Sans Titre, 1957, by Maurice Estève, watercolour and charcoal on paper, 19¾in × 2ft 2in (50 × 64.5cm). On view at Stoppenbach & Delestre.

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Thirteen abstract watercolours produced from 1957-93 are at the centre of Stoppenbach & Delestre’s show on the French artist Maurice Estève (1904-2001).

It runs at the St James’s, London, gallery from May 26-June 30, and it is only the second show to focus on the artist ever to take place in the UK.

The exhibition coincides with a two-year renovation programme at the Musée Estève in Bourges, during which doors to the institution will be closed – making this show a prime opportunity to see some of the painter’s works in person.


Sans Titre, 1964, watercolour on paper, 9½ x 12in (24 × 31cm). On view at Stoppenbach & Delestre.

In some ways, Estève may be viewed as part of the ‘system’ of 20th century art history. He was openly inspired by the greats of previous generations such as Nicolas Poussin, Fouquet and Paul Cézanne.

He was not alone when he chose to work in abstraction and with colour, particularly in post-war France.

Others who pursued similar aesthetic lines include well-known names such as Roger Bissière (1886- 1984) and Gustave Singier (1909-84) just in France, while in the US Abstract Expressionism was taking the world by storm.


Sans Titre, 1974, watercolour on paper, 18½ × 14in (47 × 35.5cm). On view at Stoppenbach & Delestre.

In 1937 Estève participated in the decoration of the aviation and railway pavilions at the Paris Universal Exhibition with Robert and Sonia Delaunay. And in 1941, he landed an exclusive contract with the gallery Louis Carré, which allowed him to dedicate himself to his work.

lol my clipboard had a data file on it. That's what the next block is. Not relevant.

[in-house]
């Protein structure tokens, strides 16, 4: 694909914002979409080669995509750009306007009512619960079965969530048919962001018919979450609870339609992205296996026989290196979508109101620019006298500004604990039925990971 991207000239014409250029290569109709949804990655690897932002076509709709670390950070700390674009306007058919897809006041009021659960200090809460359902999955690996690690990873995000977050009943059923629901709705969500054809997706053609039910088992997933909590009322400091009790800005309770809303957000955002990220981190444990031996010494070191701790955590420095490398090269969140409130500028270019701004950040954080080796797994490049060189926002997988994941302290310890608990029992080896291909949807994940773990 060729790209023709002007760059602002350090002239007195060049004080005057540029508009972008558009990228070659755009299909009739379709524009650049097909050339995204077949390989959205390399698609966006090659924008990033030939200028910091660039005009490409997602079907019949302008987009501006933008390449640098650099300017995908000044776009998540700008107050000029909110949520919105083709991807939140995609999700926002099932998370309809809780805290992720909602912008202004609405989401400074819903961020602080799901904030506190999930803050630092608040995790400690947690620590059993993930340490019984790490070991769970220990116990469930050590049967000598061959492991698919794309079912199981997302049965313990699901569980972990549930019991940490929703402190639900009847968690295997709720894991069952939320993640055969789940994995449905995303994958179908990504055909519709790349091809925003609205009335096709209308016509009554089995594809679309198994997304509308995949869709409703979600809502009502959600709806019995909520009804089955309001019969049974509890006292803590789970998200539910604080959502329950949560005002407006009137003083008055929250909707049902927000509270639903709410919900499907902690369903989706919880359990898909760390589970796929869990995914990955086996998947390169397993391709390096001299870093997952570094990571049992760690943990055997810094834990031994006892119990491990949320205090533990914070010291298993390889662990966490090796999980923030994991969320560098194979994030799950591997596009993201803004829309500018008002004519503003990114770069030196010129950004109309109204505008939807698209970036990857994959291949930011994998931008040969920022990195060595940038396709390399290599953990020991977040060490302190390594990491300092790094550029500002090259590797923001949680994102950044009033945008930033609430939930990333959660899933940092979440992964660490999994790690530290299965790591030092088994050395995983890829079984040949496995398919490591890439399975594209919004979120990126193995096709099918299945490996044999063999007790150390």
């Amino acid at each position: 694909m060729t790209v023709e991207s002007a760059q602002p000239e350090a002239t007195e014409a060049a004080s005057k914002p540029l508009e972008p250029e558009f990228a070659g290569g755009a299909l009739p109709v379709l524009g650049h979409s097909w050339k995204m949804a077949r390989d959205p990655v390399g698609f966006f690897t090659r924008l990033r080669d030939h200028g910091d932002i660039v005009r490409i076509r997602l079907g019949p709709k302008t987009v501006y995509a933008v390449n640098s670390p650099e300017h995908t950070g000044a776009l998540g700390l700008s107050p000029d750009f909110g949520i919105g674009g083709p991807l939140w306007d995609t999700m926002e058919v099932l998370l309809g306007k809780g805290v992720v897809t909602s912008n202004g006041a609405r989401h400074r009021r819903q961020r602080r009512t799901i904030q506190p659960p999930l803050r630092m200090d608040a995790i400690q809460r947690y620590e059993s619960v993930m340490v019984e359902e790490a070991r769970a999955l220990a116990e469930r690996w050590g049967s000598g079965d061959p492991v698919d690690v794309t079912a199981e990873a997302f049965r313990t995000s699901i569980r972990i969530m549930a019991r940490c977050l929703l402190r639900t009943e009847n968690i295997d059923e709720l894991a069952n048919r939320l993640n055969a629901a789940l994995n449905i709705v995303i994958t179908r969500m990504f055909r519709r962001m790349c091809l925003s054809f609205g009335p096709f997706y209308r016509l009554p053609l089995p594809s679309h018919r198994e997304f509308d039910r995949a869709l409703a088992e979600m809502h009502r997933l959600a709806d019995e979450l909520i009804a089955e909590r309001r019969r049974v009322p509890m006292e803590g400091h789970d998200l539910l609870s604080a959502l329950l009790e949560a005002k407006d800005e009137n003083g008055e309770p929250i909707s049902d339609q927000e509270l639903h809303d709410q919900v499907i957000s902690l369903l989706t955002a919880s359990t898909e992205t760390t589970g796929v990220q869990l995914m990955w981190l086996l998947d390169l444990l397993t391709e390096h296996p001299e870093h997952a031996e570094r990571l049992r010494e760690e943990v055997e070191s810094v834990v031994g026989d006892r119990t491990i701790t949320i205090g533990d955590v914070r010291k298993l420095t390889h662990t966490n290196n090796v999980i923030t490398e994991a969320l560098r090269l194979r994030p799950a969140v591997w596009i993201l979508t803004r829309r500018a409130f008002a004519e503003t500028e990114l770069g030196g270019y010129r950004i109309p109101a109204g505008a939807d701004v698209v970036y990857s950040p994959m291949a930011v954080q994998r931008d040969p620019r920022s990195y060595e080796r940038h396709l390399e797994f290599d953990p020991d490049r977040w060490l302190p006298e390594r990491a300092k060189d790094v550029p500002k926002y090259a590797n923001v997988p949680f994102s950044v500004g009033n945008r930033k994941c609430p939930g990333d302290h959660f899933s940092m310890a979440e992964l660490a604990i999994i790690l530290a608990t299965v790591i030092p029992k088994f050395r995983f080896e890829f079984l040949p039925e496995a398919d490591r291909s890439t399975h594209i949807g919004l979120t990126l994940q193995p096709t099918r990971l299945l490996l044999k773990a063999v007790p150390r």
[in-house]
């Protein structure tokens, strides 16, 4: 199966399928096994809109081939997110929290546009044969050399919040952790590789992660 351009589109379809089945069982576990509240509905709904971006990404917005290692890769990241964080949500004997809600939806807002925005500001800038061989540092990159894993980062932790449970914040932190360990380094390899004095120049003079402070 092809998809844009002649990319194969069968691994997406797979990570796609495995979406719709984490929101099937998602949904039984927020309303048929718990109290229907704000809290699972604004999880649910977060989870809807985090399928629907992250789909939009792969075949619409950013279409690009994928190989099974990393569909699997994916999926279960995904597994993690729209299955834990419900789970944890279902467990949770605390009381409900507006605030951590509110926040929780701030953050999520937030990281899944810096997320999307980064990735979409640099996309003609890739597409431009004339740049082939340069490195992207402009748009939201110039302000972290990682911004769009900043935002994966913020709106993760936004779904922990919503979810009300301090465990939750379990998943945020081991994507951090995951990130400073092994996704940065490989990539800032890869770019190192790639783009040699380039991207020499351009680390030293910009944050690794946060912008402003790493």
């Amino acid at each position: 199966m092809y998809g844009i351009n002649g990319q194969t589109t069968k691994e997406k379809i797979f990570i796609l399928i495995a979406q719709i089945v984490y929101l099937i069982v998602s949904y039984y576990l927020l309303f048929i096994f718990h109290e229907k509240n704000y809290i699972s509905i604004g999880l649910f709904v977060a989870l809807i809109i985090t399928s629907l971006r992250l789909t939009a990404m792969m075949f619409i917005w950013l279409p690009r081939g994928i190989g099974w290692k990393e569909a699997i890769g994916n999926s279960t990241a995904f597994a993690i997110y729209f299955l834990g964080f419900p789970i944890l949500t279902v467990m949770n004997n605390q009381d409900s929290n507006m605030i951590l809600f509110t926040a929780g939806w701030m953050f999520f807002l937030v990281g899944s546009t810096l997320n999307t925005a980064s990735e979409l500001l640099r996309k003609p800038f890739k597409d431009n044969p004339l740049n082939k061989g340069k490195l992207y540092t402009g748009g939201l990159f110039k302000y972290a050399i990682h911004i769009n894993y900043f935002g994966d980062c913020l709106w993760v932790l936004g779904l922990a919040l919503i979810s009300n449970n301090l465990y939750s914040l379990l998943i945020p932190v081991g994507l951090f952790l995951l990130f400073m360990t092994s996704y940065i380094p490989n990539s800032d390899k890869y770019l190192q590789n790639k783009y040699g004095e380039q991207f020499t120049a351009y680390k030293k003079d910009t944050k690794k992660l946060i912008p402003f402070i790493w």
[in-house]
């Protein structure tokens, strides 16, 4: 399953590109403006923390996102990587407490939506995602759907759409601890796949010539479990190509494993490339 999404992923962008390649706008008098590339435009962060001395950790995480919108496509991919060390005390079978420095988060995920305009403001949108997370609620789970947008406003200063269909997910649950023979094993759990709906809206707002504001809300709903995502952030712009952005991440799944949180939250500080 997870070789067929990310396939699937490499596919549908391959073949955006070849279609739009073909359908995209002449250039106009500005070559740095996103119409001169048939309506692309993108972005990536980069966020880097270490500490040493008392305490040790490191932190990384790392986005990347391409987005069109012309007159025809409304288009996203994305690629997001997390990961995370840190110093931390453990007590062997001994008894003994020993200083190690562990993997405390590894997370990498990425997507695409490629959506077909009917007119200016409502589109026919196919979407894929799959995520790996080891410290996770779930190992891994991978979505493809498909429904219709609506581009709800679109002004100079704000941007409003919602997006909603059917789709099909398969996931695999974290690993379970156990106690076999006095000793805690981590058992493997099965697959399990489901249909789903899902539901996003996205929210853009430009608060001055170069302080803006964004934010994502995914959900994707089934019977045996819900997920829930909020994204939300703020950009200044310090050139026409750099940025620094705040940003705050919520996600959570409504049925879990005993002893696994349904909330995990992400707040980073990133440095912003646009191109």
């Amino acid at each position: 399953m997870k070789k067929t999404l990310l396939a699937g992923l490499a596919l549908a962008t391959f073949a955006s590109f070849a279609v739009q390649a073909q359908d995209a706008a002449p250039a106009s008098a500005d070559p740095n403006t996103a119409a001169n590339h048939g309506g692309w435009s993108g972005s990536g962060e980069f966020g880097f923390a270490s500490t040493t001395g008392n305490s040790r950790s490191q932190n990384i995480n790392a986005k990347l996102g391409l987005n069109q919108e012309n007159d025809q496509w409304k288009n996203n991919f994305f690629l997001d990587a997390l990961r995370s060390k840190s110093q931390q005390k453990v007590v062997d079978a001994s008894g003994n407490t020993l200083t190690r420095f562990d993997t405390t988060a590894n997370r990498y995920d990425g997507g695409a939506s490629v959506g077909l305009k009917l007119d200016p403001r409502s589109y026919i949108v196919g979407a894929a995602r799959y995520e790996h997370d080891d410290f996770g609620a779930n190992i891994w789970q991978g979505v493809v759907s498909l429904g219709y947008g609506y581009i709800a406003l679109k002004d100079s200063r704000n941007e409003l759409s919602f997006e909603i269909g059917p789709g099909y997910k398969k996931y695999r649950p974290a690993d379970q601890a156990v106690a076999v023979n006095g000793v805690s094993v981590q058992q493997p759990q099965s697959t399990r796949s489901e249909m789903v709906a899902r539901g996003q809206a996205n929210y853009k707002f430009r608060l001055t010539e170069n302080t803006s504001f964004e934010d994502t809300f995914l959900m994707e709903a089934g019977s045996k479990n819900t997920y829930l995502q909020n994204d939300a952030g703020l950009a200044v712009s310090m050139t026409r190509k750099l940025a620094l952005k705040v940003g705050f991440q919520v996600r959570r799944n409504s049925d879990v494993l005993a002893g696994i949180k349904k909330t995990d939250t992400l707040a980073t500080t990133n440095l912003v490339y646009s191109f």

However, he seems to have thought of himself as a highly individual worker. He was largely self-taught and tried hard to create a personal, organic visual language. Though he did exhibit his creations, he was somewhat averse to the process.

Own vision

According to Monique Prudhomme, the co-author of Maurice Estève catalogue raisonné who is collaborating with the gallery on the show, he was in some ways the quintessential artist.

“Being labelled as an abstract painter and a representative of the ’50s generation was unbearable for him”, she writes. “Estève preferred remarks that surprised him, did away with labels and encouraged himself to pursue his own vision, questioned by himself and always plagued by ‘lessons’ left behind by the work of Cézanne.”


Sans Titre, 1957, watercolour and charcoal on paper, 17 × 12½in (44 × 31.5cm). On view at Stoppenbach & Delestre.

Now he comes to a UK audience to attract newcomers or delight those already familiar with his pictures.

The works offered are from a single-owner collection. Along with the watercolours and other oneoff works, which are priced from £10,000-140,000, lithographs are available for £1000-3000 each.